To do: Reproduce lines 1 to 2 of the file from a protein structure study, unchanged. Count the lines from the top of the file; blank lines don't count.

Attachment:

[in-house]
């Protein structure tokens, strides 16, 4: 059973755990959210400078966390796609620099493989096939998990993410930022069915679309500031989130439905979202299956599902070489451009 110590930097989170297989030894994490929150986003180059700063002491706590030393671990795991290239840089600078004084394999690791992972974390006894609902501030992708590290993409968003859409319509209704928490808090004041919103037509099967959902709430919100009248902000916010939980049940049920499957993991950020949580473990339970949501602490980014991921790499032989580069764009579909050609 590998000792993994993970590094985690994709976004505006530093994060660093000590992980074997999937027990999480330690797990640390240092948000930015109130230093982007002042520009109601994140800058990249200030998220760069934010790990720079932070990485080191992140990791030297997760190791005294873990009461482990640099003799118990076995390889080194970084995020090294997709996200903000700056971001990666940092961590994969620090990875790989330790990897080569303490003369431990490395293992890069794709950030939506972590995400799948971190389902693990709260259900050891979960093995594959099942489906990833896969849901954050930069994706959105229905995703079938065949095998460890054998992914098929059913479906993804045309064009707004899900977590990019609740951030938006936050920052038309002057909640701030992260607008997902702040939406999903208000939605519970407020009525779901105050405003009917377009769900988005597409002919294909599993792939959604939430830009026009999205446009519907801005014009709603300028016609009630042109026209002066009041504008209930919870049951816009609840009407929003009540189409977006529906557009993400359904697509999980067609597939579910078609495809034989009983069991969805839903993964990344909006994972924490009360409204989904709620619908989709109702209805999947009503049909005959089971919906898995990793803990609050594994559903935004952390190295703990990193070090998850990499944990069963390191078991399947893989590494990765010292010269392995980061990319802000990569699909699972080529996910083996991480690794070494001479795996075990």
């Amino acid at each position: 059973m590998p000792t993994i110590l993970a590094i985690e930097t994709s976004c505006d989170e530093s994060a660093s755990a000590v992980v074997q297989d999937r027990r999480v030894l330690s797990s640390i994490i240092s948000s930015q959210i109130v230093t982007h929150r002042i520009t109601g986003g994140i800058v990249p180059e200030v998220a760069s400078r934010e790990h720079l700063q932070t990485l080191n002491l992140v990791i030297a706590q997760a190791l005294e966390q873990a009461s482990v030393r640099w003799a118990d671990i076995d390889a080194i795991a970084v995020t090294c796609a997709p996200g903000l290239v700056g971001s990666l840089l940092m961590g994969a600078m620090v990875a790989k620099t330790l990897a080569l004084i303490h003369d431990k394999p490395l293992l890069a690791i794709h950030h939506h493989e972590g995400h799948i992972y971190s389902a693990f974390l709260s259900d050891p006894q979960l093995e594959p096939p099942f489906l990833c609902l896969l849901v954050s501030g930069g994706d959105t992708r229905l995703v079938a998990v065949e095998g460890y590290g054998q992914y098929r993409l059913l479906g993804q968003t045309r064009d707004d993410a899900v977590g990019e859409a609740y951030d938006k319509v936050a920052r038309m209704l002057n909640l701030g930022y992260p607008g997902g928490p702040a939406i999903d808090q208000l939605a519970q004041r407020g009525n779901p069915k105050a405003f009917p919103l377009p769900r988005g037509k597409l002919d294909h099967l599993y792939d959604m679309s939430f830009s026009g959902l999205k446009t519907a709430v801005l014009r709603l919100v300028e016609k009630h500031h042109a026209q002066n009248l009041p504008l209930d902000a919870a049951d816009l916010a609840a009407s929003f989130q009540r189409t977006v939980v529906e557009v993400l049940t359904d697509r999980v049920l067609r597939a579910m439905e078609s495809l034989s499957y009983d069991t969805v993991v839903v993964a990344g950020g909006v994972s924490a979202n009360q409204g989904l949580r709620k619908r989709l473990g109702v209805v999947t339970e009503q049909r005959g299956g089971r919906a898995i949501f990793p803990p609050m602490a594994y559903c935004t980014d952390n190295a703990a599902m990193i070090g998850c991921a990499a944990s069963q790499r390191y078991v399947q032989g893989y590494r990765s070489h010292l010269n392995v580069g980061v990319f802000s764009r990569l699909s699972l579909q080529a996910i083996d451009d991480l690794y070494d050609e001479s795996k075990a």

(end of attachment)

[in-house]
């Protein structure tokens, strides 16, 4: 059973755990959210400078966390796609620099493989096939998990993410930022069915679309500031989130439905979202299956599902070489451009 110590930097989170297989030894994490929150986003180059700063002491706590030393671990795991290239840089600078004084394999690791992972974390006894609902501030992708590290993409968003859409319509209704928490808090004041919103037509099967959902709430919100009248902000916010939980049940049920499957993991950020949580473990339970949501602490980014991921790499032989580069764009579909050609 590998000792993994993970590094985690994709976004505006530093994060660093000590992980074997999937027990999480330690797990640390240092948000930015109130230093982007002042520009109601994140800058990249200030998220760069934010790990720079932070990485080191992140990791030297997760190791005294873990009461482990640099003799118990076995390889080194970084995020090294997709996200903000700056971001990666940092961590994969620090990875790989330790990897080569303490003369431990490395293992890069794709950030939506972590995400799948971190389902693990709260259900050891979960093995594959099942489906990833896969849901954050930069994706959105229905995703079938065949095998460890054998992914098929059913479906993804045309064009707004899900977590990019609740951030938006936050920052038309002057909640701030992260607008997902702040939406999903208000939605519970407020009525779901105050405003009917377009769900988005597409002919294909599993792939959604939430830009026009999205446009519907801005014009709603300028016609009630042109026209002066009041504008209930919870049951816009609840009407929003009540189409977006529906557009993400359904697509999980067609597939579910078609495809034989009983069991969805839903993964990344909006994972924490009360409204989904709620619908989709109702209805999947009503049909005959089971919906898995990793803990609050594994559903935004952390190295703990990193070090998850990499944990069963390191078991399947893989590494990765010292010269392995980061990319802000990569699909699972080529996910083996991480690794070494001479795996075990």